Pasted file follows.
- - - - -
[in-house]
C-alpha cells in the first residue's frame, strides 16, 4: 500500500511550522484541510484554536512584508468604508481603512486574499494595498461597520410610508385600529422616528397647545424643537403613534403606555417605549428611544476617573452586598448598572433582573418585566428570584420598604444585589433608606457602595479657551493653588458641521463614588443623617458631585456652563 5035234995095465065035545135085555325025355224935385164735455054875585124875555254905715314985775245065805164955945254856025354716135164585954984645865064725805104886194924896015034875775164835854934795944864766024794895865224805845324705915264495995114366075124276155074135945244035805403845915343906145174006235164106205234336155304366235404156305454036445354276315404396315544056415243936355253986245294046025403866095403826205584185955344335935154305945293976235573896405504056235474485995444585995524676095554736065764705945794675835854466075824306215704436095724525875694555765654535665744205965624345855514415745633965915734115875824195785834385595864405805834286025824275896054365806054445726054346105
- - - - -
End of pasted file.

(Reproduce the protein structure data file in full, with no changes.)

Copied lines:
[in-house]
C-alpha cells in the first residue's frame, strides 16, 4: 500500500511550522484541510484554536512584508468604508481603512486574499494595498461597520410610508385600529422616528397647545424643537403613534403606555417605549428611544476617573452586598448598572433582573418585566428570584420598604444585589433608606457602595479657551493653588458641521463614588443623617458631585456652563 5035234995095465065035545135085555325025355224935385164735455054875585124875555254905715314985775245065805164955945254856025354716135164585954984645865064725805104886194924896015034875775164835854934795944864766024794895865224805845324705915264495995114366075124276155074135945244035805403845915343906145174006235164106205234336155304366235404156305454036445354276315404396315544056415243936355253986245294046025403866095403826205584185955344335935154305945293976235573896405504056235474485995444585995524676095554736065764705945794675835854466075824306215704436095724525875694555765654535665744205965624345855514415745633965915734115875824195785834385595864405805834286025824275896054365806054445726054346105